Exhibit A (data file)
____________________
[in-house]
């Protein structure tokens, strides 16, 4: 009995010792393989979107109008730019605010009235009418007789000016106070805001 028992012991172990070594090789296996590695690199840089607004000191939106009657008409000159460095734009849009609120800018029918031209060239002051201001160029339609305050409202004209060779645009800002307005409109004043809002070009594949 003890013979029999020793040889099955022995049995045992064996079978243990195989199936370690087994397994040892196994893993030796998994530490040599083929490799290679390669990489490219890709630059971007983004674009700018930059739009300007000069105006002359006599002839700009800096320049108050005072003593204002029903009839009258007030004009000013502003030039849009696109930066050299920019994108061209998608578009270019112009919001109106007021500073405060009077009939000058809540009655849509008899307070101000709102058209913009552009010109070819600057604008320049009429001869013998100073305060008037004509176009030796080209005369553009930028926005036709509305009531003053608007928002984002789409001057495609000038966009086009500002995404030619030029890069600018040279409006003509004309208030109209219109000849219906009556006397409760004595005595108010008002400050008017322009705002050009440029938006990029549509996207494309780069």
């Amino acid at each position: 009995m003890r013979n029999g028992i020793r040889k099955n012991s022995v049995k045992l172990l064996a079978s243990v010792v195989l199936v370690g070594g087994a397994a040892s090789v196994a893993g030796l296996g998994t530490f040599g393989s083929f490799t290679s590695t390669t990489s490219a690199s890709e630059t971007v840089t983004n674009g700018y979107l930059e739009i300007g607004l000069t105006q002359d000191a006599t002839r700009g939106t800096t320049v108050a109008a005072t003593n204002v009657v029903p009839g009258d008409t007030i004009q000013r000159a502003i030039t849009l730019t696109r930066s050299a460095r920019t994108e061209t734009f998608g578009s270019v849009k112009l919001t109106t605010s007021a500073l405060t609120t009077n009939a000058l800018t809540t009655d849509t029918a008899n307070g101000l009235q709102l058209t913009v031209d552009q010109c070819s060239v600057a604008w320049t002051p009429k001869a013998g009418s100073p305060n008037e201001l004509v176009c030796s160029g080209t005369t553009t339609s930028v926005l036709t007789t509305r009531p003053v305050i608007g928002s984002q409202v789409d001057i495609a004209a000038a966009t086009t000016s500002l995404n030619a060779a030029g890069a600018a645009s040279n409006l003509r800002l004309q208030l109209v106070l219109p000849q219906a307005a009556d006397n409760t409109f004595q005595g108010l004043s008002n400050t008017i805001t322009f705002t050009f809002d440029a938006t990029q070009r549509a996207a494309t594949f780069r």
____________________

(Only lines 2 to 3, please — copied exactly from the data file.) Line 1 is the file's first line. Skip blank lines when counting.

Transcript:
């Protein structure tokens, strides 16, 4: 009995010792393989979107109008730019605010009235009418007789000016106070805001 028992012991172990070594090789296996590695690199840089607004000191939106009657008409000159460095734009849009609120800018029918031209060239002051201001160029339609305050409202004209060779645009800002307005409109004043809002070009594949 003890013979029999020793040889099955022995049995045992064996079978243990195989199936370690087994397994040892196994893993030796998994530490040599083929490799290679390669990489490219890709630059971007983004674009700018930059739009300007000069105006002359006599002839700009800096320049108050005072003593204002029903009839009258007030004009000013502003030039849009696109930066050299920019994108061209998608578009270019112009919001109106007021500073405060009077009939000058809540009655849509008899307070101000709102058209913009552009010109070819600057604008320049009429001869013998100073305060008037004509176009030796080209005369553009930028926005036709509305009531003053608007928002984002789409001057495609000038966009086009500002995404030619030029890069600018040279409006003509004309208030109209219109000849219906009556006397409760004595005595108010008002400050008017322009705002050009440029938006990029549509996207494309780069």
């Amino acid at each position: 009995m003890r013979n029999g028992i020793r040889k099955n012991s022995v049995k045992l172990l064996a079978s243990v010792v195989l199936v370690g070594g087994a397994a040892s090789v196994a893993g030796l296996g998994t530490f040599g393989s083929f490799t290679s590695t390669t990489s490219a690199s890709e630059t971007v840089t983004n674009g700018y979107l930059e739009i300007g607004l000069t105006q002359d000191a006599t002839r700009g939106t800096t320049v108050a109008a005072t003593n204002v009657v029903p009839g009258d008409t007030i004009q000013r000159a502003i030039t849009l730019t696109r930066s050299a460095r920019t994108e061209t734009f998608g578009s270019v849009k112009l919001t109106t605010s007021a500073l405060t609120t009077n009939a000058l800018t809540t009655d849509t029918a008899n307070g101000l009235q709102l058209t913009v031209d552009q010109c070819s060239v600057a604008w320049t002051p009429k001869a013998g009418s100073p305060n008037e201001l004509v176009c030796s160029g080209t005369t553009t339609s930028v926005l036709t007789t509305r009531p003053v305050i608007g928002s984002q409202v789409d001057i495609a004209a000038a966009t086009t000016s500002l995404n030619a060779a030029g890069a600018a645009s040279n409006l003509r800002l004309q208030l109209v106070l219109p000849q219906a307005a009556d006397n409760t409109f004595q005595g108010l004043s008002n400050t008017i805001t322009f705002t050009f809002d440029a938006t990029q070009r549509a996207a494309t594949f780069r």